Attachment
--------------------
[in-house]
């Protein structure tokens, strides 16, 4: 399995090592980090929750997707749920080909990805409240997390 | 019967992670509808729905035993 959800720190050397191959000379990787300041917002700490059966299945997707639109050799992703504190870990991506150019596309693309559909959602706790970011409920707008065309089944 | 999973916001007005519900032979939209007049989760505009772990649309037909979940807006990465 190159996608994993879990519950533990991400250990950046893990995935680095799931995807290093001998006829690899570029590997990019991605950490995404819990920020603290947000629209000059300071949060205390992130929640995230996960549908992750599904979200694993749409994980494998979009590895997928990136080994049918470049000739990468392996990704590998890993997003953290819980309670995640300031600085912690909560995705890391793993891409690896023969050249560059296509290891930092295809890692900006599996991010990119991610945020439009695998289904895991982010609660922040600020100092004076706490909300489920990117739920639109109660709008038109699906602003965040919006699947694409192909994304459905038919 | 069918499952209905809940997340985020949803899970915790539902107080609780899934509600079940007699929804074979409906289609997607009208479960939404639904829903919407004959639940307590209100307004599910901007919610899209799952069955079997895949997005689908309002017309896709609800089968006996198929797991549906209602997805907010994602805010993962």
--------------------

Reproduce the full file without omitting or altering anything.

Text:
[in-house]
């Protein structure tokens, strides 16, 4: 399995090592980090929750997707749920080909990805409240997390 | 019967992670509808729905035993 959800720190050397191959000379990787300041917002700490059966299945997707639109050799992703504190870990991506150019596309693309559909959602706790970011409920707008065309089944 | 999973916001007005519900032979939209007049989760505009772990649309037909979940807006990465 190159996608994993879990519950533990991400250990950046893990995935680095799931995807290093001998006829690899570029590997990019991605950490995404819990920020603290947000629209000059300071949060205390992130929640995230996960549908992750599904979200694993749409994980494998979009590895997928990136080994049918470049000739990468392996990704590998890993997003953290819980309670995640300031600085912690909560995705890391793993891409690896023969050249560059296509290891930092295809890692900006599996991010990119991610945020439009695998289904895991982010609660922040600020100092004076706490909300489920990117739920639109109660709008038109699906602003965040919006699947694409192909994304459905038919 | 069918499952209905809940997340985020949803899970915790539902107080609780899934509600079940007699929804074979409906289609997607009208479960939404639904829903919407004959639940307590209100307004599910901007919610899209799952069955079997895949997005689908309002017309896709609800089968006996198929797991549906209602997805907010994602805010993962």